Motor show IAA: “Women like round cars – and seat heaters”


"Women like round cars – and seat heaters"

Motor show IAA: "Women like round cars - and seat heaters"-cars

Object of desire: The trade fair, but also car fans, meet at the Frankfurt Motor Show. They usually not only find the latest car models attractive, but also the hostesses who present them

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Automotive expert Stefan Bratzel on the preferences of female buyers, his visions for the mobility of tomorrow and the Frankfurt IAA trade fair as the last reserve for real men the IAA, which opens on September 12th, electric cars and car IT are brought into the spotlight. A conversation with Stefan Bratzel, professor at the Center of Automotive Management in Bergisch-Gladbach, about industry trends.

The world: Exciting studies like the Opel Monza Concept or the Volvo Concept Coupe are presented at the IAA. The best-selling car for years, however, is the Golf, which has hardly changed on the outside. German drivers don’t like experiments?

Stefan Bratzel: Golf is a phenomenon. It’s a classless car that the CEO can show himself in just like the 18-year-old novice driver. Big changes run the risk of damaging the average car.

The world: Ex-BMW designer Chris Bangle criticized a certain mannerism of the designers, there was a lack of innovations.

Bratzel: He’s right. The trend across all vehicle classes is towards a sporty, dynamic design, something that Mercedes has implemented in the latest A-Class. It would be exciting to see whether a futuristically designed Golf would have a certain pull. Because the Golf is a lead car, other manufacturers might also dare more. But there is still no danger of being fed up with golf.

The world: The US car city Detroit is bankrupt, Opel closes its plant in Bochum, Wiesmann and Gumpert, two sports car manufacturers, recently filed for bankruptcy. Is that an indication that people are losing their interest in cars??

Bratzel: The emotional connection to the car has been lost somewhat, especially among the younger generation in the cities. We see this development not only in Germany, but also in Japan and America. This can also be seen from the fact that people get their driver’s license later and later.

The world: Is it perhaps a problem that a normal car no longer exists?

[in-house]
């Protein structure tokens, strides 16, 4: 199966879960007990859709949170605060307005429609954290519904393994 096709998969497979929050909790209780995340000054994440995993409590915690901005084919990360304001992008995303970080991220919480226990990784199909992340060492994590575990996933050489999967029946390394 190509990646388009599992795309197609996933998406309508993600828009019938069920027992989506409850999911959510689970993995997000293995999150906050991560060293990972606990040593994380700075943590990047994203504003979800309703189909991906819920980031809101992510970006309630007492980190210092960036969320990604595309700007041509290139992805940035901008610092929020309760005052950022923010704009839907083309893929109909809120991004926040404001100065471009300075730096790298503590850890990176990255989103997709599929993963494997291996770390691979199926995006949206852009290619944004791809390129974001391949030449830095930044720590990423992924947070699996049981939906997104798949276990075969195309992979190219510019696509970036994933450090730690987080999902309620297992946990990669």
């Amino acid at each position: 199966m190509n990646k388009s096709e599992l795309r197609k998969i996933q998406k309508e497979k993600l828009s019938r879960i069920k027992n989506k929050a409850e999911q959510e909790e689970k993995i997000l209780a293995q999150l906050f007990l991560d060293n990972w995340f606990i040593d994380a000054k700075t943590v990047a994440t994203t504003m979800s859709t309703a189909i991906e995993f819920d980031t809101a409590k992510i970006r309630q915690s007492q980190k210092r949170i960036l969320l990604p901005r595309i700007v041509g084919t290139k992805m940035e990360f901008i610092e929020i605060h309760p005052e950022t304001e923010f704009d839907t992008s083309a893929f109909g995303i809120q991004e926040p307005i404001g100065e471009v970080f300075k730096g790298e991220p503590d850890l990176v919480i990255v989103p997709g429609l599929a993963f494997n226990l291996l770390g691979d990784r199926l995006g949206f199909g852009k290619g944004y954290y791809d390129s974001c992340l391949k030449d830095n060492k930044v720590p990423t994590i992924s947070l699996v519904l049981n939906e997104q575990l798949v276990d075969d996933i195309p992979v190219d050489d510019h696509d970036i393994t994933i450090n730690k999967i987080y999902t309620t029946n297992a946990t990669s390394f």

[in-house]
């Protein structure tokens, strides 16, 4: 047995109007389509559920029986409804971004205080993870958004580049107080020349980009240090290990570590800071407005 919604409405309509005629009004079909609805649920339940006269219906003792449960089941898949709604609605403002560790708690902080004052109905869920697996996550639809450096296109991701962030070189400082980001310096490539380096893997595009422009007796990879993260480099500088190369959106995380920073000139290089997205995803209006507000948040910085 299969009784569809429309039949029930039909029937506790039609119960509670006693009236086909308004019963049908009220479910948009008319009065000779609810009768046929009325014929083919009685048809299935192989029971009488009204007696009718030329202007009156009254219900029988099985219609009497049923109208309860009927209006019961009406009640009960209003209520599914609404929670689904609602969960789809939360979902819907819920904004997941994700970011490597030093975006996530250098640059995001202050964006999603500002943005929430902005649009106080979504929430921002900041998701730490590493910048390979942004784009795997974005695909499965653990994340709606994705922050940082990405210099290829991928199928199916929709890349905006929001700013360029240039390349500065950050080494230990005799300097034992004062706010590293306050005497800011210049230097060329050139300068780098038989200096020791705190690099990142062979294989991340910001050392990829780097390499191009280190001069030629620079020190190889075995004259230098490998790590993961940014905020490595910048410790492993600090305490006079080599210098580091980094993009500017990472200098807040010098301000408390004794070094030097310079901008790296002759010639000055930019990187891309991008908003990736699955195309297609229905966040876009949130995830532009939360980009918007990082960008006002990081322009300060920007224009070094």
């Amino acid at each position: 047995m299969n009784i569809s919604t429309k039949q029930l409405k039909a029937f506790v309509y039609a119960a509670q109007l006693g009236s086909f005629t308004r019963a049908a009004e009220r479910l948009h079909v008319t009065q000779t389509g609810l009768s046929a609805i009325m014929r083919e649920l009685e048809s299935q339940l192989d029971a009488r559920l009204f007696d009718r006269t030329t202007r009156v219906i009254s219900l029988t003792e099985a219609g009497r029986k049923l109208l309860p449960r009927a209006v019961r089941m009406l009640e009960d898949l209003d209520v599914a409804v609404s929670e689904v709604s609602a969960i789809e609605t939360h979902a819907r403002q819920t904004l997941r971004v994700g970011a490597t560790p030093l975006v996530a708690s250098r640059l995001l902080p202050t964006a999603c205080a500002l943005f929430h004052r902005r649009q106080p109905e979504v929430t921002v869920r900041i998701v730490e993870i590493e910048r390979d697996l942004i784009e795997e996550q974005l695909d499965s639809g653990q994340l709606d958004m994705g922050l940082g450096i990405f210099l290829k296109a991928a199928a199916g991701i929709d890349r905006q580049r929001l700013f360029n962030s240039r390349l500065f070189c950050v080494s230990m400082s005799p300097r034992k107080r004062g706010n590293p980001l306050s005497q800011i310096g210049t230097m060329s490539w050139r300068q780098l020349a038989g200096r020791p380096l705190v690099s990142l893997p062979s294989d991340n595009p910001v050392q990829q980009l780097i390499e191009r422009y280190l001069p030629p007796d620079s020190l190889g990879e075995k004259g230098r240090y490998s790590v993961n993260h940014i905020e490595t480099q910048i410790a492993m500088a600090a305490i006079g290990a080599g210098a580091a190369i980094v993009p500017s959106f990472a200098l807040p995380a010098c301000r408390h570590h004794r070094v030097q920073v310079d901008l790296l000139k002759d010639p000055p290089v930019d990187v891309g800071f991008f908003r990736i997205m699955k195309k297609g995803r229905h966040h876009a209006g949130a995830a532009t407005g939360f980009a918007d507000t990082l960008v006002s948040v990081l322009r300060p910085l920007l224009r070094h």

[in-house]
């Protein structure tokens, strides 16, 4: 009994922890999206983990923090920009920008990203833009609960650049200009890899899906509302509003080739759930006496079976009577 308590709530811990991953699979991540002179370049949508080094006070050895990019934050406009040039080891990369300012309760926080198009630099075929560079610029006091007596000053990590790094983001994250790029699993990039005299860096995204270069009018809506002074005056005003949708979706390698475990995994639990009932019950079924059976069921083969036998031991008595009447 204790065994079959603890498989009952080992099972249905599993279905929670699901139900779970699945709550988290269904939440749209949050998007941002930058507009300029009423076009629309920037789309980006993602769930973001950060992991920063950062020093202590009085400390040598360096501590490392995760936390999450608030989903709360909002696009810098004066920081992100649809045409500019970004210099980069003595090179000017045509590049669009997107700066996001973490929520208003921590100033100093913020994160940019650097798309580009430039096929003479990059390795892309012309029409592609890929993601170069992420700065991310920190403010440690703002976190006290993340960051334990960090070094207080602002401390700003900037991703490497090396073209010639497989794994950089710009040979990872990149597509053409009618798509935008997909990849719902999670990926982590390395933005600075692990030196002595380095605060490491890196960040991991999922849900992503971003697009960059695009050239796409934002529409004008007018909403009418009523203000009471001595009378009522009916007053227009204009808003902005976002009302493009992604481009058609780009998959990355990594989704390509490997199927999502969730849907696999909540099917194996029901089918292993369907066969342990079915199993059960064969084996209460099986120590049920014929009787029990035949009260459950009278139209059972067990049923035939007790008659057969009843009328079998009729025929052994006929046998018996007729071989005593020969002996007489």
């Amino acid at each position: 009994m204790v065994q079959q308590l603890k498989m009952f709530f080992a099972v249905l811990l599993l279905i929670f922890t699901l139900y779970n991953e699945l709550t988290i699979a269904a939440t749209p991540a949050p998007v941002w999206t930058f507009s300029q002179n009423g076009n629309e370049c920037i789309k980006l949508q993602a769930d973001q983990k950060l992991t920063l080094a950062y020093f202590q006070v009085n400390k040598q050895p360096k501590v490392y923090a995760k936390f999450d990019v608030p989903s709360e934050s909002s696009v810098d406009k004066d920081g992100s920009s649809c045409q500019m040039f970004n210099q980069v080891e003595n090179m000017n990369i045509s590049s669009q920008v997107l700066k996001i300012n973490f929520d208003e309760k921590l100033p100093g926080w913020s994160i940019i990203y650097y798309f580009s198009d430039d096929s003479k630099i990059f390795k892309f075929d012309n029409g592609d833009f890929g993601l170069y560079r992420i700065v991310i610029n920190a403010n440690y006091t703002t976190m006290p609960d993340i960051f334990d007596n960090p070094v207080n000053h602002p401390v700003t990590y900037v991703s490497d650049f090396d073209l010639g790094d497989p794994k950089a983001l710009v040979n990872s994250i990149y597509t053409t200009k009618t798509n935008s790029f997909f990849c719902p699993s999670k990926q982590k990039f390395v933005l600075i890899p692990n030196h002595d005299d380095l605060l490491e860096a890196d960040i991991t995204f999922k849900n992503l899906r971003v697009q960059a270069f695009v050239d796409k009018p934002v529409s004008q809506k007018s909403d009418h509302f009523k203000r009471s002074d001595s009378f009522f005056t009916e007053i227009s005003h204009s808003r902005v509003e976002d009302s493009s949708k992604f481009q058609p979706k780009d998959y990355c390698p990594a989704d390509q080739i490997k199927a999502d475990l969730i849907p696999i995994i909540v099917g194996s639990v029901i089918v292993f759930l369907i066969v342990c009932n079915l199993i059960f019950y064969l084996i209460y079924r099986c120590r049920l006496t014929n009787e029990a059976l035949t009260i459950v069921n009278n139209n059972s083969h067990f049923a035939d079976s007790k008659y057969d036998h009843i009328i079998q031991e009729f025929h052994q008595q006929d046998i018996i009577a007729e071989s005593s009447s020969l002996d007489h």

Bratzel: Revolutionary approaches are required so that the technical artefact of the car is revived and perceived as more exciting. For example connected car. It offers the chance that a car will be perceived completely differently when it communicates with other cars or drives independently. It’s wonderful to be able to turn on the autopilot and read the newspaper while driving. My favorite vision is that I will drive to a destination or let myself be driven there and the car will find a parking space on its own or join a car sharing fleet on its own classifies.

The world: Autonomous driving is one of the big topics at the IAA. But increasing automation of driving cannot lead to a further alienation of people from cars?

Bratzel: It’s a fine line. There are a growing number of car users who have no problem renting or sharing a car with anyone. The industry now makes a strong distinction between ownership on the one hand and use on the other. One of the biggest challenges for manufacturers is to learn the lessons from this differentiation. The aim is to make the many advantages of electronic driving aids palatable to customers. For older drivers, an autopilot with coupled pedestrian detection can be very helpful. You could still drive into old age because the car basically takes care of the driver.

The world: Driving fun falls by the wayside.

Bratzel: Does not have to be. Admittedly, there are still a lot of young people who absolutely want to own a car, drive it out of passion and look after it at the weekend. For this clientele, the many technical helpers in the car could be a nuisance. But nobody is forced to switch on the collision warning, they are an additional offer.